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  • Open Access

Diagnosis of 5α–reductase 2 deficiency: is measurement of dihydrotestosterone essential?

  • 1,
  • 2,
  • 3,
  • 4,
  • 5,
  • 6,
  • 6,
  • 7,
  • 2 and
  • 1
International Journal of Pediatric Endocrinology20132013 (Suppl 1) :P186

https://doi.org/10.1186/1687-9856-2013-S1-P186

  • Published:

Keywords

  • Chorionic Gonadotropin
  • Gonadotropin Stimulation
  • Mutation Detection Rate
  • 5ARD Patient
  • Diagnostic Cutoff

5α-reductase 2 deficiency (5ARD) is a known cause of 46,XY disorders of sex development. Classical biochemical hallmarks include a normal to high male level of serum testosterone, low level of dihydrotestosterone (DHT) and a raised testosterone/DHT ratio at baseline and/or after human chorionic gonadotropin stimulation. However, equivocal results are not uncommonly encountered, potentially misleading the diagnosis and therefore wrong sex assignment. Our objective is to propose laboratory diagnostic algorithms other than measuring DHT for diagnosing 5ARD. A retrospective review was conducted on all our local 5ARD patients with urinary steroid profiling (USP) or SRD5A2 genetic testing performed. Literature review was also carried out on all the reported 5ARD cases in the past ten years. A total of 16 local 5ARD patients were studied. Fifteen patients were diagnosed by USP, with characteristically low 5α- to 5β-reduced steroid metabolite ratios. Since insignificant amount of 5α- and 5β-reduced steroid metabolites is excreted under three months of age, a neonate had the genetic testing performed directly. Altogether, 12 patients underwent mutational analysis of the SRD5A2 gene, all had two mutations detected to confirm the diagnosis. Four patients had DHT measured, with one of them reaching the diagnostic cutoff of 5ARD after human chorionic gonadotropin-stimulation. A hundred and forty-three 5ARD patients were reported in 23 publications in the review period. Ninety-five percent of them had two mutations detected to confirm the diagnosis. Less than half of all these patients had DHT tested. With the high mutation detection rate in 5ARD patients, we propose analysing the SRD5A2 gene in all newborns with 46,XY DSD for an early diagnosis before sex assignment and any surgical intervention. When USP is readily available, it should also be used as a first-line test to guide subsequent blood testing. In conclusion, 5ARD can be confidently diagnosed by mutational analysis of the SRD5A2 gene and by USP. Testing the DHT level is not essential to the diagnosis of this condition. The role of this hormone test in diagnosing 5ARD has been over-emphasized.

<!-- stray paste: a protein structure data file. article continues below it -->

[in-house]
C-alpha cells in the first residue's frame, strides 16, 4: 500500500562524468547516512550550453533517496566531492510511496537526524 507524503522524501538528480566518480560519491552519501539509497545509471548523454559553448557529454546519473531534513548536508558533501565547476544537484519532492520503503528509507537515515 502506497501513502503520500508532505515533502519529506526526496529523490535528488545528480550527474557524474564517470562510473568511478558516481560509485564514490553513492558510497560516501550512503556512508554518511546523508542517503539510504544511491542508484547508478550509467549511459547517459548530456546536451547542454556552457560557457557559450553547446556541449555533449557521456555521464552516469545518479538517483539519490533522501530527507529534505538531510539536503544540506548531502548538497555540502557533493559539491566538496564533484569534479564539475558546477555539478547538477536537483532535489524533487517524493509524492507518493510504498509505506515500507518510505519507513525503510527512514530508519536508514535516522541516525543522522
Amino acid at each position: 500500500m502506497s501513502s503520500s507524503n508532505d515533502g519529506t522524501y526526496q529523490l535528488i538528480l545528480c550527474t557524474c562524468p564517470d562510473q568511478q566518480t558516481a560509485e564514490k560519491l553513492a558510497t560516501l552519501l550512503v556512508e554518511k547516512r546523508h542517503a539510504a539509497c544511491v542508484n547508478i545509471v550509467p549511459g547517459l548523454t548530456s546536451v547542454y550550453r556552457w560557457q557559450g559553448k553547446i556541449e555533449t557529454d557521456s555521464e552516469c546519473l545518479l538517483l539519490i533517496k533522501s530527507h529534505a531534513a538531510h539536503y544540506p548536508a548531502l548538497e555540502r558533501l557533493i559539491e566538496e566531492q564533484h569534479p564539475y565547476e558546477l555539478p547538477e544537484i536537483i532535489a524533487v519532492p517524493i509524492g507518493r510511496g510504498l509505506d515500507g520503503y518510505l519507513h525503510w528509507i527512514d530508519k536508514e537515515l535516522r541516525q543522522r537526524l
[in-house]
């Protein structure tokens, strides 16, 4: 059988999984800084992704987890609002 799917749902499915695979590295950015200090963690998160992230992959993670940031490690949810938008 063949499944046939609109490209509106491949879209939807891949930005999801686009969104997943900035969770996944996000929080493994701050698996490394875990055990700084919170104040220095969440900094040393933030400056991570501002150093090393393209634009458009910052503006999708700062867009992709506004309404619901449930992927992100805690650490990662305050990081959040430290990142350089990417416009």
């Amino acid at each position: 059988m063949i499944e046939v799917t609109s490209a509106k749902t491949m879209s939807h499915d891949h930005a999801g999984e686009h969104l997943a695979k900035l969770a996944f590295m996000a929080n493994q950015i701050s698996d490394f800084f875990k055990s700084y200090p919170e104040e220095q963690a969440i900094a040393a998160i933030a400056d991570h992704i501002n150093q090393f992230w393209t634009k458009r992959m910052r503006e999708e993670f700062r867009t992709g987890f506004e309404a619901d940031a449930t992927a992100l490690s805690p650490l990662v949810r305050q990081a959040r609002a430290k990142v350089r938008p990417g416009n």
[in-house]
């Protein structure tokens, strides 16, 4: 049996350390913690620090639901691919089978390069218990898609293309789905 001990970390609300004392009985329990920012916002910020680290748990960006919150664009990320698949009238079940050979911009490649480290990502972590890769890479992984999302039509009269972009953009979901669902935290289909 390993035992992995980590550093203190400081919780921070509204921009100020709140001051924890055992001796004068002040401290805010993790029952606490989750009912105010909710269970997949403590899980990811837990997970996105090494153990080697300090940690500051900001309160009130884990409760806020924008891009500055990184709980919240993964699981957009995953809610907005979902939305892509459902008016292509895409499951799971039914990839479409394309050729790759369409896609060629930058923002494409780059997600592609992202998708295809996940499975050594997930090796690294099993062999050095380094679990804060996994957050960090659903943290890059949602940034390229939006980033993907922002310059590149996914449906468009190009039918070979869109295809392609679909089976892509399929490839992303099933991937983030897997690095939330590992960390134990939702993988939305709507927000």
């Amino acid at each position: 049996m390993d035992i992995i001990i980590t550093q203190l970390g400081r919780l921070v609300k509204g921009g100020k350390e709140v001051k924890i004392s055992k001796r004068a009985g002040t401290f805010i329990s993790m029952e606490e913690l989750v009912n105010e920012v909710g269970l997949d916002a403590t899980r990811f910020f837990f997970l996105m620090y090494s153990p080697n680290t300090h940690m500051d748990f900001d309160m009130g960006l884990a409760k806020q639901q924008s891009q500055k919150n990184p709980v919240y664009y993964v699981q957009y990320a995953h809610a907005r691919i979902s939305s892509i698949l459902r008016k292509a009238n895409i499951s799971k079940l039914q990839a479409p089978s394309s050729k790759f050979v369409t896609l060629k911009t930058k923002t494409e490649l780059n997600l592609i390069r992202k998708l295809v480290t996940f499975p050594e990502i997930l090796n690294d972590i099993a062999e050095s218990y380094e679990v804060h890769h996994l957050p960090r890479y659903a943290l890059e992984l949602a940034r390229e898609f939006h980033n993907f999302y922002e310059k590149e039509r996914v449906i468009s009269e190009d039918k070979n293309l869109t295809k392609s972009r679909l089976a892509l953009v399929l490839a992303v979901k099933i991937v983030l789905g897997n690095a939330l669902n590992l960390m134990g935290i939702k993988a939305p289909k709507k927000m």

Authors’ Affiliations

(1)
Department of Pathology, Queen Elizabeth Hospital, Hong Kong
(2)
Department of Paediatrics, Queen Elizabeth Hospital, Hong Kong
(3)
Department of Paediatrics, Caritas Medical Centre, Hong Kong
(4)
Department of Paediatrics, Kwong Wah Hospital, Hong Kong
(5)
Department of Paediatrics, United Christian Hospital, Hong Kong
(6)
Department of Paediatrics, Queen Mary Hospital, Hong Kong
(7)
Department of Medicine, Caritas Medical Centre, Hong Kong

Copyright

© Chan et al; licensee BioMed Central Ltd. 2013

This article is published under license to BioMed Central Ltd. This is an Open Access article distributed under the terms of the Creative Commons Attribution License (http://creativecommons.org/licenses/by/2.0), which permits unrestricted use, distribution, and reproduction in any medium, provided the original work is properly cited.

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